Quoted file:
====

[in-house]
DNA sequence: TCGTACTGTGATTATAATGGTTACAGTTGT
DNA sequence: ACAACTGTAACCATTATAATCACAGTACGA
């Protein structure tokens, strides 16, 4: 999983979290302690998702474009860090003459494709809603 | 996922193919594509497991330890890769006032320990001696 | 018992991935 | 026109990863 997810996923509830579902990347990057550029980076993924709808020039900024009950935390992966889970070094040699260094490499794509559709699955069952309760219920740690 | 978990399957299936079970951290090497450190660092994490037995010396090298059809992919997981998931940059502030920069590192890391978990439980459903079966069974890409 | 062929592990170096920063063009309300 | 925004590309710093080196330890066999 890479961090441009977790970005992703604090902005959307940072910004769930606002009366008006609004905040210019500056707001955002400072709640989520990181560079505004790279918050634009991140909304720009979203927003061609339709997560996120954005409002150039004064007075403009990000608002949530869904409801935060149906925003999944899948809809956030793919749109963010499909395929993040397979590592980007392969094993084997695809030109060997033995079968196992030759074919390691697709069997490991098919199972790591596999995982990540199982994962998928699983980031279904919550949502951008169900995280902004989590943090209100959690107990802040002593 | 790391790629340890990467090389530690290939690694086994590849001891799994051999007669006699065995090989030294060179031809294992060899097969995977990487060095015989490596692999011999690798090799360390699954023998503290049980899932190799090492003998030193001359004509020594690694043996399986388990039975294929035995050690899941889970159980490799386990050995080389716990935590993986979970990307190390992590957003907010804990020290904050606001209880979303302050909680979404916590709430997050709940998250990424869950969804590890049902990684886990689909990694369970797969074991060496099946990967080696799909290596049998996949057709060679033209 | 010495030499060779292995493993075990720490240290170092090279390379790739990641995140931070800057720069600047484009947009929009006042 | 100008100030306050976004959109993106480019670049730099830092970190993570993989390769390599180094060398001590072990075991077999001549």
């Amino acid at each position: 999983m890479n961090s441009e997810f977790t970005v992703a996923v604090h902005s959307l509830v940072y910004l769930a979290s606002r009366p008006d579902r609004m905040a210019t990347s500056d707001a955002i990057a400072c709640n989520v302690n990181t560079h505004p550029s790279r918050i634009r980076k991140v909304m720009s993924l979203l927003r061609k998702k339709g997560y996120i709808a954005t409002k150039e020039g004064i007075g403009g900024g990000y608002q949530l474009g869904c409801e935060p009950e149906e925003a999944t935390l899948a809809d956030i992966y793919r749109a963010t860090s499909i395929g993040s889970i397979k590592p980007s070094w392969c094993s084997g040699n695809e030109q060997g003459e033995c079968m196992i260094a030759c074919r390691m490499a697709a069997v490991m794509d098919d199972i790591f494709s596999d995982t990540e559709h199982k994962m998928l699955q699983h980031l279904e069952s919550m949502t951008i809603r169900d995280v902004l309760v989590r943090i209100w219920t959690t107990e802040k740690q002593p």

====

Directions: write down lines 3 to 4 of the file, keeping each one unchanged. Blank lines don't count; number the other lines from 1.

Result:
DNA sequence: ACAACTGTAACCATTATAATCACAGTACGA
């Protein structure tokens, strides 16, 4: 999983979290302690998702474009860090003459494709809603 | 996922193919594509497991330890890769006032320990001696 | 018992991935 | 026109990863 997810996923509830579902990347990057550029980076993924709808020039900024009950935390992966889970070094040699260094490499794509559709699955069952309760219920740690 | 978990399957299936079970951290090497450190660092994490037995010396090298059809992919997981998931940059502030920069590192890391978990439980459903079966069974890409 | 062929592990170096920063063009309300 | 925004590309710093080196330890066999 890479961090441009977790970005992703604090902005959307940072910004769930606002009366008006609004905040210019500056707001955002400072709640989520990181560079505004790279918050634009991140909304720009979203927003061609339709997560996120954005409002150039004064007075403009990000608002949530869904409801935060149906925003999944899948809809956030793919749109963010499909395929993040397979590592980007392969094993084997695809030109060997033995079968196992030759074919390691697709069997490991098919199972790591596999995982990540199982994962998928699983980031279904919550949502951008169900995280902004989590943090209100959690107990802040002593 | 790391790629340890990467090389530690290939690694086994590849001891799994051999007669006699065995090989030294060179031809294992060899097969995977990487060095015989490596692999011999690798090799360390699954023998503290049980899932190799090492003998030193001359004509020594690694043996399986388990039975294929035995050690899941889970159980490799386990050995080389716990935590993986979970990307190390992590957003907010804990020290904050606001209880979303302050909680979404916590709430997050709940998250990424869950969804590890049902990684886990689909990694369970797969074991060496099946990967080696799909290596049998996949057709060679033209 | 010495030499060779292995493993075990720490240290170092090279390379790739990641995140931070800057720069600047484009947009929009006042 | 100008100030306050976004959109993106480019670049730099830092970190993570993989390769390599180094060398001590072990075991077999001549």